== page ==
Is it safe to create an LVM-backed storage pool that can be shared with other logical volumes?


Note that LXD will assume it has full control over the ZFS pool or dataset. It is recommended to not maintain any non-LXD owned filesystem entities in a LXD zfs pool or dataset since LXD might delete them.

I don’t see anything that says that other backends like LVM or BTRFS aren’t subject to this limitation. I assume that’s not the case, but given how bad it would be if lxd started deleting other logical volumes I thought I’d check.

If it is safe to use lxd in existing lvm or btrfs volumes, I’ll take a stab at filing a docs clarification.


From my experience, you can easily re-use an existing BTRFS partition for LXD. Simply spin up a new server, format the target disk (ie: /dev/sdb1) with BTRFS, and then run the lxd init command. During the init command, specify “dir” backend and then mount /dev/sdb1 to /var/snap/lxd/storage-pools/default (or, whatever you called the storage pool name).

Note: After the lxd init command is run, you will need to rename /var/snap/lxd/storage-pools/default to /var/snap/lxd/storage-pools/default.old, make a new directory called /var/snap/lxd/storage-pools/default, manually mount /dev/sdb1 to /var/snap/lxd/storage-pools/default, and then copy the contents of the “old” directory to the new one. Add an entry to /etc/fstab to ensure the volume gets mounted on (re)boot. Probably best to reboot the server once all this is done to make sure everything is working 100%.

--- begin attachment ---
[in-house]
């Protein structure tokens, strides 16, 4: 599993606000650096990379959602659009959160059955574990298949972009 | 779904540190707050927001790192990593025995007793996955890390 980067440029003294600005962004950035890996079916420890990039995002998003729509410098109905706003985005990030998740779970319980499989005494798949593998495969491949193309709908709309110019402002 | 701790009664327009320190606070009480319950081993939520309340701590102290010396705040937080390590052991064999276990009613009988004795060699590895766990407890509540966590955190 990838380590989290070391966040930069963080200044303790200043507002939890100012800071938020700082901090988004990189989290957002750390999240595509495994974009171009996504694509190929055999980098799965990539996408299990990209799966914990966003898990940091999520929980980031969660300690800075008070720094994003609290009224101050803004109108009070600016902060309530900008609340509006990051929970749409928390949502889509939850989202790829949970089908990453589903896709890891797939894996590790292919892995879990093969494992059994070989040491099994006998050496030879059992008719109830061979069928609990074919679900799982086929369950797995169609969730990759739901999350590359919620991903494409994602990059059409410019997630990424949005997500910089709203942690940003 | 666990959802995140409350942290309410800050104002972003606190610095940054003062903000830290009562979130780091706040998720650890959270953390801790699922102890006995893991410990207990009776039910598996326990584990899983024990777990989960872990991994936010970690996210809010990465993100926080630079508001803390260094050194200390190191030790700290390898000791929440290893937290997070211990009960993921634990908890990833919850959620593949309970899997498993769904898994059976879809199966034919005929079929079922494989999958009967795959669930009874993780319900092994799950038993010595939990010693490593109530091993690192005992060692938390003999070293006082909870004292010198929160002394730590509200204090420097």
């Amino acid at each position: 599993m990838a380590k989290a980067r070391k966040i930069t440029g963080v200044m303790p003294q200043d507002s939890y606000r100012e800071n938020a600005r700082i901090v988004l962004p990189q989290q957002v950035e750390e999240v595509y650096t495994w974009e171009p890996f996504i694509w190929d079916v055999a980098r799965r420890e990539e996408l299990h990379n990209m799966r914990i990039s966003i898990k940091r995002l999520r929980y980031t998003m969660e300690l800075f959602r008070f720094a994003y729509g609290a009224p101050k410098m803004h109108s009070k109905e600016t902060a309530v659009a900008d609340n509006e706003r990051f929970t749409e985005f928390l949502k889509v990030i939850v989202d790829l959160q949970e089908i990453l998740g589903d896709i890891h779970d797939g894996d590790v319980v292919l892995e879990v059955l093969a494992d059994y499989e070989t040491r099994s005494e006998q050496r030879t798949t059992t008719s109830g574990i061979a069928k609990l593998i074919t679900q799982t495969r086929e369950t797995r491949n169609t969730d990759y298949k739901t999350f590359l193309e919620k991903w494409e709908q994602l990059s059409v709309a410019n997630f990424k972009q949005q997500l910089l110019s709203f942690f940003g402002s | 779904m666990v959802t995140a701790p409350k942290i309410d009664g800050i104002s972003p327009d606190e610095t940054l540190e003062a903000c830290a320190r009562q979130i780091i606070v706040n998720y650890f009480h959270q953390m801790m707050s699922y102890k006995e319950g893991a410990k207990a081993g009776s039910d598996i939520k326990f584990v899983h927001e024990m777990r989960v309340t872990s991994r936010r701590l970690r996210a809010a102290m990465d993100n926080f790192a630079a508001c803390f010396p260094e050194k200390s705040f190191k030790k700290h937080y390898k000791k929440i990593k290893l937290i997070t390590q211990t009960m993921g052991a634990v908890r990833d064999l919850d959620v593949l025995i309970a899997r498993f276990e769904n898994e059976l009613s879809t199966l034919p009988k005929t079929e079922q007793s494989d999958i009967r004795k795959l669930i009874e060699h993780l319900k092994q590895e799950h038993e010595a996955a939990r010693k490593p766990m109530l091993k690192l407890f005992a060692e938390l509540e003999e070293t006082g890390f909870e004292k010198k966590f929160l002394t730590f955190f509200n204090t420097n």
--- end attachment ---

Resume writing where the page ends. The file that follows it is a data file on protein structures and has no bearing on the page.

Hope this makes sense.

Yes, this does! Have you done the same on LVM by chance?

Not sure about LVM - I don’t use it. But, it should work.

I discovered that you can specify a ZFS pool or a ZFS dataset. If you specify a dataset, it won’t touch the rest of the pool, such as if you destroy the storage pool.

To me, it seems like it’d be better in docs and UI text to suggest specifying a dataset, with whole-pools being the edge case. I’ll see about filing some PRs.

I would recommend against using LVM if shared with non-LXD users, at least if using the snap.

The reason is that the snap includes its own set of LVM management utilities. If management of the LVM volumes is done via LXD and also via the system LVM commands, you can run into inconsistent views of the LVM metadata. (See e.g. At least when using lvmetad, which is on by default. I always assumed this was just a cosmetic issue, and also usually did lvscan --cache before using the system LVM commands, but one day my LVM thinpool (which was keeping both LXD volumes as well as other volumes) got corrupted, on hardware that is otherwise completely fine. I’m not sure the interference with LXD’s LVM management was the reason for this, so please take this as purely anecdotal, but it was enough for me to stay away from attempting this again.

(For the record, I managed to recover the data from the thinpool. If anyone finds themselves in the same situation, I’ve recorded my process at .)